Tuesday, September 9, 2014

Lincoln: "The way we elect board members is stupid." Judge: "It's also unconstitutional."

It was only a matter of time before disgruntled candidates for the State Board of Education, weeded out by a committee who decides who has the right to run, sued.  A group of candidates and interest groups sued, and they won.

Education establishment-types, like the PTA, the School Boards Association, the UEA, and the candidates they support hate the current system because the nominating committee is a roadblock.  They used to be able to stack the deck in their own favor, but the committee prevented that.

That might sound like I'm praising the committee, which I'm not.  I've written for several years against the process.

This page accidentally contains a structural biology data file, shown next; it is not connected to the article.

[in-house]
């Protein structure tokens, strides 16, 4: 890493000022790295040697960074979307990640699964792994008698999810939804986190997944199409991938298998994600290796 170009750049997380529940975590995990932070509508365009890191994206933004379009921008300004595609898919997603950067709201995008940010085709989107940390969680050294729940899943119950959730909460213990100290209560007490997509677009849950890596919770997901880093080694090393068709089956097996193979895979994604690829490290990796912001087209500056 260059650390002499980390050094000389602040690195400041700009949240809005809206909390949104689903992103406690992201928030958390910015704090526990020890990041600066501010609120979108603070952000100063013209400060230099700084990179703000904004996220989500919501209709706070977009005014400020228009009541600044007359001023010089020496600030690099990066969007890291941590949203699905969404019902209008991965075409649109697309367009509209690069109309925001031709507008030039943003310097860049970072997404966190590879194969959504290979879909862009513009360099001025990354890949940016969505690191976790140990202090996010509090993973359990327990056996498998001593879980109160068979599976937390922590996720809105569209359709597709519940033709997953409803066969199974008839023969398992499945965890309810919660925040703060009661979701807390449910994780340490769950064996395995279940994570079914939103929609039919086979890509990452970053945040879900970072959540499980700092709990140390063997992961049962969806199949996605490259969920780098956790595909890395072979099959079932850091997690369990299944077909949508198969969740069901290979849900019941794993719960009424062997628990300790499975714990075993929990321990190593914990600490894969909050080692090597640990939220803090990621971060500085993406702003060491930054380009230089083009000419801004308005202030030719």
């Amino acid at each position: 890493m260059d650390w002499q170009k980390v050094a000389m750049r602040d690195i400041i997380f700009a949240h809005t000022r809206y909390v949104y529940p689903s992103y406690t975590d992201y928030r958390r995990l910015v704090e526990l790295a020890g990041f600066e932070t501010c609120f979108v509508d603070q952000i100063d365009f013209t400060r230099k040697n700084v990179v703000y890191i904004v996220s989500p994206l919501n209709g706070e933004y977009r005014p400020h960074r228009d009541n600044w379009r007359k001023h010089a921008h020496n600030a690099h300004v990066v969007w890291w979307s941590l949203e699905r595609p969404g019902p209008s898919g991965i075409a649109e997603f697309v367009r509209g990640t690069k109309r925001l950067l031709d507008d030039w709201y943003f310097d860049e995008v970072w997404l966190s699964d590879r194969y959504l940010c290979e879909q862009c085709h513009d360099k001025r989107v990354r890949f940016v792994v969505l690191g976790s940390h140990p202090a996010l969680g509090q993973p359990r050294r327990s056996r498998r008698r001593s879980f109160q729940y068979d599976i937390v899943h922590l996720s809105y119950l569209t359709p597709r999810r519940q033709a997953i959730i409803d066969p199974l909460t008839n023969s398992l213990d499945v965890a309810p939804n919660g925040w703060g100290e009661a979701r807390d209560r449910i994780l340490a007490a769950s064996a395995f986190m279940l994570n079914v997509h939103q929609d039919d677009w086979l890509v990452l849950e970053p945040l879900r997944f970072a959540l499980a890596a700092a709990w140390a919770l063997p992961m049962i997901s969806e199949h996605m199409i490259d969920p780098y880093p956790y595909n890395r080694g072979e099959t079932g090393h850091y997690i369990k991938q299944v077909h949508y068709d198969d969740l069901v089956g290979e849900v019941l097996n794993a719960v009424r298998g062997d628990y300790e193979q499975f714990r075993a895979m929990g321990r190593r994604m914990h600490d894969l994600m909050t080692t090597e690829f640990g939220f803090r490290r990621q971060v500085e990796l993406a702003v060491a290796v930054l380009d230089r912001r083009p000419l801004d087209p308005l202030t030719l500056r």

The State Board should reflect the will of the voting public, as the legislature should.  The State Board oversees the largest part of the state's budget.  That's why candidates for it should go through the same primary and vetting process as candidates for state legislature and other state government offices.

Wednesday, August 27, 2014

Royce Van Tassel selected to lead UAPCS

The UAPCS board has announced that it selected Royce Van Tassell as its Executive Director, replacing Chris Bleak, who successfully remade the Association into a powerhouse at the legislature.

By way of disclosure, I served for seven years on the board at UAPCS and have known and worked with Royce since 2005.

Royce most recently was the Vice President of the Utah Taxpayers' Association.  Prior to that, he had been the director of Education Excellence Utah, which evolved to become (after Royce left) Parents for Choice in Education, one of the most influential charter school supporters in the state.

Royce has big shoes to fill, but has the right experience and temperament to do so.